A veteran of 27 years himself, Stelio “no last name, please” agrees with Nāhulu. Born and raised in Greece, the classically trained expatriate says “my voice is more mature and stronger, although I find memorization a bit harder at times. I remember early rehearsals were bad for the long hours, going until 11 or midnight. But it’s all been worth it because of the love of music and camaraderie. It’s our life. I would go through withdrawals without the opera.”

And singing in the chorus can be a family affair: Stelio’s daughter Angeliki—who herself came up through the ranks of the Hawai‘i Youth Opera Chorus as a 5-year-old—joined her father in the adult chorus in 2016. Long time chorus veteran Sarah Lambert Connelly says her husband, Pat Connelly, has recently been bit by the chorus bug after appearing as a stage extra in a couple of productions. “Pat, who grew up listening to his mother play classical piano, has always appreciated music, but didn’t have much experience with the art form of opera,” Connelly says. “All along, I have been gently suggesting that he join the chorus, but he always said that he is a supporter of the arts, not a singer himself. But recently he mentioned it might be time for him to consider joining the chorus!”

He can expect what fellow veteran Malia Ka‘ai-Barrett calls “hardcore rehearsals. With the scores sent out ahead of time, within a week, we’re already working on staging. You have to work with the knowledge already in mind of what part you’re singing so, as performers, we have to get our act together,” she says.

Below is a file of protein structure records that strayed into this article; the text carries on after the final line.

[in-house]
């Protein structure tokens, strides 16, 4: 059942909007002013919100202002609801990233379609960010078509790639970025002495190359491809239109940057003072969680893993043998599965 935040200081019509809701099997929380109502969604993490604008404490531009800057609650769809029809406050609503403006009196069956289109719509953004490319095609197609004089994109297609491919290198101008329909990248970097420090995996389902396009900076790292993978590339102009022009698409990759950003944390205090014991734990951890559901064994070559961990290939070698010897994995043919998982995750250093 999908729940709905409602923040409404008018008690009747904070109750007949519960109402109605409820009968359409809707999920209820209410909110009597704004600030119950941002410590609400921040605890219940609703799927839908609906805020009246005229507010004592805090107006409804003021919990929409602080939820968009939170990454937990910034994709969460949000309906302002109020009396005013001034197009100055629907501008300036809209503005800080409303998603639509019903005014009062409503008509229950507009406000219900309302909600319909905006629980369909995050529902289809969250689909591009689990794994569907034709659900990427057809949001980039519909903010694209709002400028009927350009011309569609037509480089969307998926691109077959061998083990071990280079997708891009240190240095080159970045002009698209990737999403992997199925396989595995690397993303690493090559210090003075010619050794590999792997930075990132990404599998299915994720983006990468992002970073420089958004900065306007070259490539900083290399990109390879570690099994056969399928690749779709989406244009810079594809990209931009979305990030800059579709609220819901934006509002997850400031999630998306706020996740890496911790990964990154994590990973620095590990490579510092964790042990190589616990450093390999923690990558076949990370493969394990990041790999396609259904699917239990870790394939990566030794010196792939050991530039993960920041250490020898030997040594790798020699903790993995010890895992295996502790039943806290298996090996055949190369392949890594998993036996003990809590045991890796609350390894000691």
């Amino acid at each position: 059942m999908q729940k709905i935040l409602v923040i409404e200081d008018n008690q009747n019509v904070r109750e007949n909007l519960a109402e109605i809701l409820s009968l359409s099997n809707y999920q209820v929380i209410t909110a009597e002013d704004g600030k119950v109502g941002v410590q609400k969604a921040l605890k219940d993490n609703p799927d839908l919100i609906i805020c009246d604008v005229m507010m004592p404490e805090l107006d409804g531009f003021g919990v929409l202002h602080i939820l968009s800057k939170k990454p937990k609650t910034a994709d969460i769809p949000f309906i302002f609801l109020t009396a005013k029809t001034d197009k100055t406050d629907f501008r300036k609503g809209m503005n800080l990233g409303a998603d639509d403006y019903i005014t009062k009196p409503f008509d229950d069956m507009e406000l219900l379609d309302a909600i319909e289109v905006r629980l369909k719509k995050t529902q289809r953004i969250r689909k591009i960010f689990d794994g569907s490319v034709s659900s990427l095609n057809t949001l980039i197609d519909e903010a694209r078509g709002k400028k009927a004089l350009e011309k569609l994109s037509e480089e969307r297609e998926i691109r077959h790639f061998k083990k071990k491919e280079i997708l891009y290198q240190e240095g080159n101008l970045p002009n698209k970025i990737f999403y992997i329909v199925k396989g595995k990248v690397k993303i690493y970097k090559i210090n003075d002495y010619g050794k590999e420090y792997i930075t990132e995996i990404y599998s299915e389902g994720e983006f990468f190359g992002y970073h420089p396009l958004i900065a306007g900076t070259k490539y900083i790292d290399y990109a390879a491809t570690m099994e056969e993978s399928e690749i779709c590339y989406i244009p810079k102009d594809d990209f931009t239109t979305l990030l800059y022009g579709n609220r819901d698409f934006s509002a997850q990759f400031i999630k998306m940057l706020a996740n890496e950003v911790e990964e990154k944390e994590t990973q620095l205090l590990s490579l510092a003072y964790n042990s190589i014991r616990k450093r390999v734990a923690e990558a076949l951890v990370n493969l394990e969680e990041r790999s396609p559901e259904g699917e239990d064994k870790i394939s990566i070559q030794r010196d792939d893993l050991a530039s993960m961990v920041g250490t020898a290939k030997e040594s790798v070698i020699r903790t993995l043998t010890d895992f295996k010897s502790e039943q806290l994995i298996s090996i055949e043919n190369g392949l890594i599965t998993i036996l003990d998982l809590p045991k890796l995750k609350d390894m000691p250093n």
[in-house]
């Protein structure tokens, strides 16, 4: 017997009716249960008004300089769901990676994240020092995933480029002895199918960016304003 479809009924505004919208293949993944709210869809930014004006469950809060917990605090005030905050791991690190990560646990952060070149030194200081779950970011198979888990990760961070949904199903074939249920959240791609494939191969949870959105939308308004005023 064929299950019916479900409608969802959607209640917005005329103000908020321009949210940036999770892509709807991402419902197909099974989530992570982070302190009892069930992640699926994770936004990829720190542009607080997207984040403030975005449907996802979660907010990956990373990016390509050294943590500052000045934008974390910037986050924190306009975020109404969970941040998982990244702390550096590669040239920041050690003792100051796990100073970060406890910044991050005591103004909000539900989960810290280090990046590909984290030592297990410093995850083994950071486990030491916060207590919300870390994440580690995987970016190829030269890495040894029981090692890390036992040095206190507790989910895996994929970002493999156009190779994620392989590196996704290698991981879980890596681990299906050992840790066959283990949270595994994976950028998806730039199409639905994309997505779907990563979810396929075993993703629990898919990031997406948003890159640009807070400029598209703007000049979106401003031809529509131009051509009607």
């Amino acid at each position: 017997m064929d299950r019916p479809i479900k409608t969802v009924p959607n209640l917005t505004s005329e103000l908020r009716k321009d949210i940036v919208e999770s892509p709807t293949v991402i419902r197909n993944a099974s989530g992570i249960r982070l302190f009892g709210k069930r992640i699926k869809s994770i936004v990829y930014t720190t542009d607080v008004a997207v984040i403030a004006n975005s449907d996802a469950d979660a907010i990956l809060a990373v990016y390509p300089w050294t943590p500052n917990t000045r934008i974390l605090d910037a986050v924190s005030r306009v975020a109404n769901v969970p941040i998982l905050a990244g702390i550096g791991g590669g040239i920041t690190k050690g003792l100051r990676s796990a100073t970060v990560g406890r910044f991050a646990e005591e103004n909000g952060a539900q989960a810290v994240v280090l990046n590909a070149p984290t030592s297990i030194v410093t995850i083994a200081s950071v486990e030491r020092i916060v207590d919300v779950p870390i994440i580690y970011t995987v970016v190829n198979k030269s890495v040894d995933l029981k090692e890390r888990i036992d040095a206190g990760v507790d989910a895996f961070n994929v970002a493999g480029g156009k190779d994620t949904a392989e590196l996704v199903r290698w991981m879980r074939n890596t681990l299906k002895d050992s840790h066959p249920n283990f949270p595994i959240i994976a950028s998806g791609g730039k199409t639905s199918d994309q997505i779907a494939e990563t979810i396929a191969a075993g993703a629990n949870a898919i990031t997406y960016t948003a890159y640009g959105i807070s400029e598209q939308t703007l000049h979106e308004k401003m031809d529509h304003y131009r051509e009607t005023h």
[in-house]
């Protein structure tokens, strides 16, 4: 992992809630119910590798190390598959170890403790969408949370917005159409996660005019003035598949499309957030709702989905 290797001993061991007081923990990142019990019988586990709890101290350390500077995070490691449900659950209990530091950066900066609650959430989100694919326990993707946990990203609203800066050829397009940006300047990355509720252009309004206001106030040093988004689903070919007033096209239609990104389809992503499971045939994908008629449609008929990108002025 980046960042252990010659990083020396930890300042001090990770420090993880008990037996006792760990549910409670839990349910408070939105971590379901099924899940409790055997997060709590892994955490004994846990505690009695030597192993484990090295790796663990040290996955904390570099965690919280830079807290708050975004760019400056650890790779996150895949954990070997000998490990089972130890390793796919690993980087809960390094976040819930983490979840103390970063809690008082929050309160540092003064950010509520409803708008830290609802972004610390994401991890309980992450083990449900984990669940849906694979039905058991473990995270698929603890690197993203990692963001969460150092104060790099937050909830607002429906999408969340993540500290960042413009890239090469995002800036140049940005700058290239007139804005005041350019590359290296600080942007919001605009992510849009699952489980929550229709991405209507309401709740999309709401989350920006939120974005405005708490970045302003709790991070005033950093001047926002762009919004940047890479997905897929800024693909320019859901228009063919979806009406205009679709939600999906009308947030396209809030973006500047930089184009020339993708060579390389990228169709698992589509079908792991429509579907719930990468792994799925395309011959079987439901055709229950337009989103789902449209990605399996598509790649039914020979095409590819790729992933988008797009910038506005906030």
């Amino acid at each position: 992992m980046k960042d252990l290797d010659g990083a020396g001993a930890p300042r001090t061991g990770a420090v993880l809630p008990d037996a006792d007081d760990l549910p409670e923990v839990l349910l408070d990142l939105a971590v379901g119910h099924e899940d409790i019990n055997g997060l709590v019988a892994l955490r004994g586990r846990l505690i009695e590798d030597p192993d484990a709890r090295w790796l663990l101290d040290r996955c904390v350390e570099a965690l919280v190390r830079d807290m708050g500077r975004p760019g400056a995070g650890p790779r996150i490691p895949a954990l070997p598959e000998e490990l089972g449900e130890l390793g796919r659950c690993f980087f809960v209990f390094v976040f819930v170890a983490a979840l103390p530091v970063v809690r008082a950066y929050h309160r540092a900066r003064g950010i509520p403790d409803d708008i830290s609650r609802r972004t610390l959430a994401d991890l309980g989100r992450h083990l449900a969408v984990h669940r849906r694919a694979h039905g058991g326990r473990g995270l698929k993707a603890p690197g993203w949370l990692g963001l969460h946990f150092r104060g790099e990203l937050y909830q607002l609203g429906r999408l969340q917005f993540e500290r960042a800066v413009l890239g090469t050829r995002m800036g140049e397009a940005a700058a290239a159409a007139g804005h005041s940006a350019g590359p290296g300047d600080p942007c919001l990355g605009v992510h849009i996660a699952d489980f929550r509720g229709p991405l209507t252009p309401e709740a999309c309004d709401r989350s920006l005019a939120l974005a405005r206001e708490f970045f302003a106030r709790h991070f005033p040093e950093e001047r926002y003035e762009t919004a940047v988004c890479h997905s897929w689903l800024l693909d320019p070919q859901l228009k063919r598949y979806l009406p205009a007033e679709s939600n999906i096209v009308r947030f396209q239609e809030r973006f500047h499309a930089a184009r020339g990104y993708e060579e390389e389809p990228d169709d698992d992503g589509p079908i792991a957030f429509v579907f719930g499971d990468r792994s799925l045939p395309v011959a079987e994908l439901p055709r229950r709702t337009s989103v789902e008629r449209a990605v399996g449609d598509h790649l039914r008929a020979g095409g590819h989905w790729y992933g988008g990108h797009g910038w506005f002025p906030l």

If there is one constant when working in HOT, it is the overall sense of aloha. Long-lasting friendships are made and some traditions have been built over the years, including a variation on the local “tailgate” party. These “operagates” used to be held in the parking lot behind the concert hall, filled with potluck food and grilling hibachis. But it got to be a bit much, so it’s been scaled down to backstage; still, the strength of the tradition is such that visiting artists look forward to the experience.

There are also two traditions unique to the Hawai‘i experience: Before opening night of each opera, a pule, or prayer, is said, usually by cultural practitioner Aaron Mahi, to bless the production, and at the end of each opera’s run and after the curtain falls, everyone that is part of the production sings “Aloha ‘Oe” to their guests.

In 2017–18, the chorus executes beloved classics such as Bizet’s Carmen, Donizetti’s The Daughter of the Regiment in February and, in April, the challenging Russian-language Eugene Onegin by Tchaikovsky.

The latter was last staged by HOT in 2003, and this is only the second time the company is performing it. The libretto is difficult enough that a Russian language coach will be brought in to help chorus members. Ka‘ai-Barrett was part of that earlier chorus and she remembers that, “I struggled so mightily with it that I look forward to redeeming myself. I’ll have a better sense of pronunciation. The music of Tchaikovsky itself is very lovely—it’s not filled with funky tonalities—but Russian is such a challenge!” she says with an infectious laugh.

Hawaii Opera Theatre has given her “the opportunity to expand myself as a musician. It is an ‘ohana that includes many behind-the-scenes volunteers like the costume dressers that help us with our wigs and makeup and the craftspeople that serve us peanut butter, crackers and cheese. It’s a core community that makes the opera work and it wouldn’t survive without them.”